شرح حال و اپیزودیک حافظه یک و همان؟ شواهد از فعال شدن پرهفرونتال در مطالعات تصویربرداری عصبی
|کد مقاله||سال انتشار||مقاله انگلیسی||ترجمه فارسی||تعداد کلمات|
|33602||2004||14 صفحه PDF||سفارش دهید||10120 کلمه|
Publisher : Elsevier - Science Direct (الزویر - ساینس دایرکت)
Journal : Neuropsychologia, Volume 42, Issue 10, 2004, Pages 1336–1349
Laboratory investigations of episodic memory often require participants to encode and later retrieve lists of items (words, pictures, or faces). The underlying assumption is that recollection of items from the list is analogous to recollection of events from one’s past, i.e. autobiographical re-experiencing. Functional neuroimaging studies of episodic memory have provided extensive evidence suggesting that regions of the prefrontal cortex (PFC) play a role in episodic memory retrieval. A review of PFC activations reported in imaging studies of autobiographical memory and matched sub-sets of list-learning episodic memory studies reveals patterns of similarity but also substantial differences. Episodic memory studies often report activations in the right mid-dorsolateral PFC, but such activations are absent in autobiographical memory studies. Additionally, activations in the ventromedial PFC, primarily on the left, are almost invariably found in autobiographical memory studies, but rarely occur in studies of episodic memory. It is suggested that these two regions mediate different modes of post-retrieval monitoring and verification. Autobiographical memory relies on quick intuitive ‘feeling of rightness’ to monitor the veracity and cohesiveness of retrieved memories in relation to an activated self-schema. Episodic memory for lists requires more conscious elaborate monitoring to avoid omissions, commissions and repetitions. The present analysis suggests that care and caution should be exercised in extrapolating from the way we recollect ‘events’ from a list learned in the laboratory to the way we recollect events from our lives.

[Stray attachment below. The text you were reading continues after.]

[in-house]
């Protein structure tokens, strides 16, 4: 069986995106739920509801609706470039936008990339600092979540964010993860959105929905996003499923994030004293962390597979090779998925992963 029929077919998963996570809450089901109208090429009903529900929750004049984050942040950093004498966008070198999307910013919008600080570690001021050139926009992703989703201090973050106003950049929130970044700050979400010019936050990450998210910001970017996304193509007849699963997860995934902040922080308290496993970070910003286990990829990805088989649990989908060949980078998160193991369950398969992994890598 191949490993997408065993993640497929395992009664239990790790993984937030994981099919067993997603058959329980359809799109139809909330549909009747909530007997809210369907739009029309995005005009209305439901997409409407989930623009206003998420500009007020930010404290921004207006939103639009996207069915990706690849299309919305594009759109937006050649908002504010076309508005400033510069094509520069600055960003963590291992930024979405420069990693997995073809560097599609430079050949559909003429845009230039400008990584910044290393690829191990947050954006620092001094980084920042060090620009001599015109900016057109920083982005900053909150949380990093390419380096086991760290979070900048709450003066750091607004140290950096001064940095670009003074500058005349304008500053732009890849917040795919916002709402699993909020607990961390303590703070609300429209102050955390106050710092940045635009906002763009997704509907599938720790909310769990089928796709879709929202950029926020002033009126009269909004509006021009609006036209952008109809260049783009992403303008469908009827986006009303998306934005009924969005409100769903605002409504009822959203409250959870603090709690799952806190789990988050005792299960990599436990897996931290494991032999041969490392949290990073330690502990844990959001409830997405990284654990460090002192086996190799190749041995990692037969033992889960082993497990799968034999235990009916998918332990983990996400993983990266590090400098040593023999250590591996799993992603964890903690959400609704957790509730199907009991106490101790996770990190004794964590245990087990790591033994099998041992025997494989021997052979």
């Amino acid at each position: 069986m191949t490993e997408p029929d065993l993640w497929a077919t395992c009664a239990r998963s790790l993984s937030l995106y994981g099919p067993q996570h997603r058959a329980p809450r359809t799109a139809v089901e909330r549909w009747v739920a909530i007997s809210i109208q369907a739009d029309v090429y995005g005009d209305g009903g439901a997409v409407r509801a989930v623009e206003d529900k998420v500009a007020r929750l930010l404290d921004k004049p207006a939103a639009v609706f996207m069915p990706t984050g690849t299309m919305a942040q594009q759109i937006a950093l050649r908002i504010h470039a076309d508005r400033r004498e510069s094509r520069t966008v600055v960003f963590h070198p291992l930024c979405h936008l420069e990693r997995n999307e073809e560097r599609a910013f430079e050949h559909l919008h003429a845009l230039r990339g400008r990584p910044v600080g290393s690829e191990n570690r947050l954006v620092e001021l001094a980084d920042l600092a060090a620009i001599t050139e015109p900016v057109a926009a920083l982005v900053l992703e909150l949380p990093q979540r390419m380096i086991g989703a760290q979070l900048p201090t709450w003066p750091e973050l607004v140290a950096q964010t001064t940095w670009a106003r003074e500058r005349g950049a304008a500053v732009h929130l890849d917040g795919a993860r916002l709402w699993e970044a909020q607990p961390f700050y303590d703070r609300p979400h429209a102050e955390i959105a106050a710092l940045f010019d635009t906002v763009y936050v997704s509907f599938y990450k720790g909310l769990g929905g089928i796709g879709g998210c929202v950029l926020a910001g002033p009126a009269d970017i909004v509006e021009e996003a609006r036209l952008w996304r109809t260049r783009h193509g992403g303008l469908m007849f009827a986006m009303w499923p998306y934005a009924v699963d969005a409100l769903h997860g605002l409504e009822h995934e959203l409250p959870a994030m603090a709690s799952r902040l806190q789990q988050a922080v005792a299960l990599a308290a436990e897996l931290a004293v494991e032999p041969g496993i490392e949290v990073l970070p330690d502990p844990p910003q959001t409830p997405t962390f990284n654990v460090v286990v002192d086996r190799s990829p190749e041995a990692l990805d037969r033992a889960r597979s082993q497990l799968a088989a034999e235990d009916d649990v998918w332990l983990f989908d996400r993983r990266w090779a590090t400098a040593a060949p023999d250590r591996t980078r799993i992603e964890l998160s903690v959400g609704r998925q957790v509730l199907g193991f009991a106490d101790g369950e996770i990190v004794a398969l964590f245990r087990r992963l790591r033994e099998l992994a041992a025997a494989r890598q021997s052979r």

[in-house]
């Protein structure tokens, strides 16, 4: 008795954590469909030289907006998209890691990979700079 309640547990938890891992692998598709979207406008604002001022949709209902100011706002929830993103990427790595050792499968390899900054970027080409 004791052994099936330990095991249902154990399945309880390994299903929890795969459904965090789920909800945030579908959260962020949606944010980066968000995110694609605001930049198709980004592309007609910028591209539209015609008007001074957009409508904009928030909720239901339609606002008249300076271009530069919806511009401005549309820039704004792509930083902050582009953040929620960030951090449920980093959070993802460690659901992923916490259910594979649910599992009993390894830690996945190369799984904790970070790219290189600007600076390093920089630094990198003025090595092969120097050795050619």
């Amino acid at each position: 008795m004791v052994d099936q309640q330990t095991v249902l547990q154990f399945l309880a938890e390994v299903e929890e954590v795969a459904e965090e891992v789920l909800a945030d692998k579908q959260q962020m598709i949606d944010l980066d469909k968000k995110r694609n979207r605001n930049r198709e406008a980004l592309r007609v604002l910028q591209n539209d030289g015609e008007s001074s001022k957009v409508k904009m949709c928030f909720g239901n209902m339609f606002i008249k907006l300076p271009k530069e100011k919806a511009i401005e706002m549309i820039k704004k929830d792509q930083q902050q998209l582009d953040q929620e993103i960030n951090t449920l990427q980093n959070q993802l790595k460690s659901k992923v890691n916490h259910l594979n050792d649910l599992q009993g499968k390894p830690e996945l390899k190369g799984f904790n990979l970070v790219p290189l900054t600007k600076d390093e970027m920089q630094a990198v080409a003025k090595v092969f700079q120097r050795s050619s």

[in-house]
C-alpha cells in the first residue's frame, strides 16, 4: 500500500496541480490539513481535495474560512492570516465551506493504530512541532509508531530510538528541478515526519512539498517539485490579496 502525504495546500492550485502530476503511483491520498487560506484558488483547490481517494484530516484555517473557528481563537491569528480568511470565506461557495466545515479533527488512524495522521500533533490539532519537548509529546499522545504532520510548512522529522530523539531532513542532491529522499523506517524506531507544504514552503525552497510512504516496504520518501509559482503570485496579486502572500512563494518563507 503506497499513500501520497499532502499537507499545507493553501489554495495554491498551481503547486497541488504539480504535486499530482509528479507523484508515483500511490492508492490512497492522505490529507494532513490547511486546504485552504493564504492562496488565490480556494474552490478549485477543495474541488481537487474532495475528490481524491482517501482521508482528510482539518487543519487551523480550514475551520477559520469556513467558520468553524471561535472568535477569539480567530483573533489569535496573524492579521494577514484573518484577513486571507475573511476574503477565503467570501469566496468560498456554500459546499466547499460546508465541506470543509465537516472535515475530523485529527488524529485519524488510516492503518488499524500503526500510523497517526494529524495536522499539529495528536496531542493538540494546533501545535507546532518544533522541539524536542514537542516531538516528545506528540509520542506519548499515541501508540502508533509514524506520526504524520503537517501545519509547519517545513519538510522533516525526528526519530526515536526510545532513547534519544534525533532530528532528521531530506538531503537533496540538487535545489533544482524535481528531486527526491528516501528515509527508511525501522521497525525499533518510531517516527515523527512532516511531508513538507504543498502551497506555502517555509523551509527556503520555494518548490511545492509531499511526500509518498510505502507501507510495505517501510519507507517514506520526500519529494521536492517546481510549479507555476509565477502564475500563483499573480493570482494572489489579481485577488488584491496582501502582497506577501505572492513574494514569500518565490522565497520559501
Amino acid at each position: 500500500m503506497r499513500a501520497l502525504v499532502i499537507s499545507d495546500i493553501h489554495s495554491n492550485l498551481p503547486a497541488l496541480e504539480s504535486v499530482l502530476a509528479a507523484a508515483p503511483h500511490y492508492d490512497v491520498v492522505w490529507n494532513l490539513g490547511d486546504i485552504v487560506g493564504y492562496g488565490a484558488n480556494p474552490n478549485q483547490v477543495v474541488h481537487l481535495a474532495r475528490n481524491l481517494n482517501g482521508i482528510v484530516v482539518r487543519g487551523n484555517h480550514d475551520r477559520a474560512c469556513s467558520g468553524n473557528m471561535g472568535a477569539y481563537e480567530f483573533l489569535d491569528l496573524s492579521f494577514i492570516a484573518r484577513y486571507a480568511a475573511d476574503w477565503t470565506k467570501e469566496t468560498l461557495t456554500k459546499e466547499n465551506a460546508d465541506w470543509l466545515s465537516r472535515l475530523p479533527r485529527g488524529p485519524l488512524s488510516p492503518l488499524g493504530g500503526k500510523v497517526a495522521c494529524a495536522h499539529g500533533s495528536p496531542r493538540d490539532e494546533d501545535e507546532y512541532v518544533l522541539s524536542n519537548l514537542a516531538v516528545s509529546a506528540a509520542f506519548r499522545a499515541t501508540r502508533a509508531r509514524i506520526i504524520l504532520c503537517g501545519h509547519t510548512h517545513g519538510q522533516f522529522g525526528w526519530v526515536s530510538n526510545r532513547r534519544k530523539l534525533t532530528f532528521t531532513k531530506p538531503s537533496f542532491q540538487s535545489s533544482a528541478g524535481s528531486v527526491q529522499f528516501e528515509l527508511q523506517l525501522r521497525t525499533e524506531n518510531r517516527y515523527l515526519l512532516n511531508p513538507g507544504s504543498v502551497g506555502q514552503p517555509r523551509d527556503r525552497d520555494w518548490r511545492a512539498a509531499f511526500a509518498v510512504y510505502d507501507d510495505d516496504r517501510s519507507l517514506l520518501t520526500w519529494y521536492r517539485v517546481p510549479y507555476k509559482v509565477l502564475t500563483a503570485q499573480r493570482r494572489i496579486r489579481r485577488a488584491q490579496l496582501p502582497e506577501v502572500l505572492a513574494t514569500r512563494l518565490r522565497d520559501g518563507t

Episodic memory is a term that was proposed originally in order to distinguish personally experienced events from the general facts we know about linguistic concepts, the world and ourselves (Tulving, 1972 and Tulving, 1983). Episodic memory is conceptualized as a system that enables the conscious recollection of an event and the context in which it occurred. This conceptualization implies that autobiographical memory is either synonymous with episodic memory or is a specific case of it (e.g. Gardiner, 2001; Kopelman & Kapur, 2001; Tulving, 1972). By this view, recalling a discrete experimental stimulus and the context in which it was presented (‘an event’) has the same status as recalling autobiographical events; both should be retrieved by a similar set of cognitive processes and be supported by similar brain structures. However, some have questioned the assumption of equivalence between these modes of remembering on theoretical grounds (Conway, 2001; Conway & Pleydell-Pearce, 2000; Tulving, 2001; Wheeler, Stuss, & Tulving, 1997). Specifically, Wheeler et al. (1997) highlight the idea that episodic memory is primarily characterized by the type of awareness that accompanies retrieval whereas autobiographical memory is defined by the content of the material retrieved (i.e. self-related). Episodic memory involves remembering by re-experiencing and being aware of the continuity of the experiencing self across time; autobiographical memory refers to information that directly involves the rememberer but need not entail the same subjective awareness. Autobiographical re-experiencing, the ability to travel back in time and re-experience an event from the past, is only one (important) aspect of autobiographical memory and is thought to be uniquely human by this view. Conway and Pleydell-Pearce (2000); see also Conway (2001) distinguish the time frame within which these memory types operate, with episodic memory measured in seconds, minutes and hours, whereas autobiographical memory encompassing much longer periods. This view echoes an earlier distinction made by Brewer (1986) who suggested episodic re-experiencing aspects of autobiographical memory may only last for days to weeks. By this view, detailed event-specific remote autobiographical memory has little in common with episodic memory as measured in the laboratory. Nonetheless, laboratory investigations of episodic memory most commonly involve encoding and retrieval of lists of items, and findings are generalized and deemed pertinent to the way humans recollect specific events from the past. This is true of investigations in cognitive psychology and cognitive neuroscience. Neuroscientific investigations, and in particular functional neuroimaging, have provided in extensive evidence that links episodic memory to functions of the frontal lobes. For example, studies of episodic retrieval using lists of items consistently find activations in the prefrontal cortex (PFC). Some have suggested that retrieval-related processes tend to be lateralized to the right (Fletcher, Shallice, Frith, Frackowiak, & Dolan, 1998; Henson, Rugg, Shallice, Josephs, & Dolan, 1999a; Nyberg et al., 1996; Rugg, Fletcher, Chua, & Dolan, 1999) although this view has been challenged by suggestions that this asymmetry is related to the nature of the material (verbal versus non-verbal) rather than the nature of the process (retrieval) (Lee, Robbins, Pickard, & Owen, 2000; McDermott, Buckner, Petersen, Kelley, & Sanders, 1999; Miller, Kingstone, & Gazzaniga, 2002; Wagner, Poldrack et al., 1998b). Either way, neuroimaging studies very often implicate the right PFC in episodic retrieval processes (see Cabeza & Nyberg, 2000; Fletcher & Henson, 2001 for recent reviews). The consistent involvement of the right PFC in early PET studies of memory retrieval was first noted by Tulving, Kapur, Craik, Moscovitch, and Houle (1994) who proposed the hemispheric encoding/retrieval asymmetry (HERA) hypothesis to account for this regularity. With regard to the right PFC, the HERA model asserts that it is involved in retrieval of episodic, as opposed to semantic, information and that it is more involved in retrieval of such information than the left PFC (see Habib, Nyberg, & Tulving, 2003 for slight revisions of the model which also attempts to accommodate the material specificity arguments). Subsequent imaging research, which employed more sophisticated technologies and research designs, indicated that different regions within the PFC are differentially activated in response to different task demands at various stages of the retrieval process. For example, in relation to task demands, studies began to probe the episodic aspect of retrieval by employing source memory paradigms. In these studies, subjects were required to retrieve specific contextual information such as where, when or how an item appeared rather than simply the content, or occurrence of an item in the study list (Cabeza et al., 1997b; Cansino, Maquet, Dolan, & Rugg, 2002; Dobbins, Foley, Schacter, & Wagner, 2002; Henson et al., 1999a; Nyberg et al., 1996; Ranganath, Johnson, & D’Esposito, 2000; Rugg et al., 1999; Rugg, Henson, & Robb, 2003). Theoretically, these judgments require additional cognitive processes compared to simple recognition that can be performed based on familiarity alone or a conjunction of familiarity and recollection (Jacoby, 1991). Retrieval of items and their context in the above mentioned studies was indeed associated with increased activity on either left or bilateral anterior PFC and either right or bilateral dorsolateral PFC when compared to retrieval of context-free items. These paradigms more closely approximate the phenomenology of autobiographical re-experiencing and the neuroanatomical evidence derived from them is thought to reflect its functional neuroanatomy better. In a recent fMRI study of autobiographical memory (Gilboa, Winocur, Grady, Hevenor, & Moscovitch, in press), we noted the absence of activation in the anterior and mid-dorsolateral right PFC (around Brodmann areas (BA) 46/10 and 9/46, respectively), which we had expected to observe based on evidence from laboratory tests of episodic memory described above. This was particularly remarkable since our paradigm emphasized re-experiencing as opposed to general autobiographical knowledge, and because even direct comparisons between context-rich and context-poor memories did not yield the expected activation. Recently, this absence was also noted in another study of autobiographical memory (Maguire & Frith, 2003) and in a laboratory-based study of episodic memory (Burgess, Maguire, Spiers, & O’Keefe, 2001; see also Burgess, Maguire, & O’Keefe, 2002). These authors have hypothesized that differences in PFC activation may be due to differences in the temporal context of autobiographical memory, which is more distinct across memories, and the diversity of events, which reduces interference susceptibility, compared to laboratory-based episodic memory studies. Such discrepant data again raise the question of the equivalence of episodic memory for lists and autobiographical re-experiencing, this time on empirical grounds. The present review seeks to address the question of similarities and differences in patterns of activation of the frontal lobes in laboratory tests of episodic memory and autobiographical memory studies.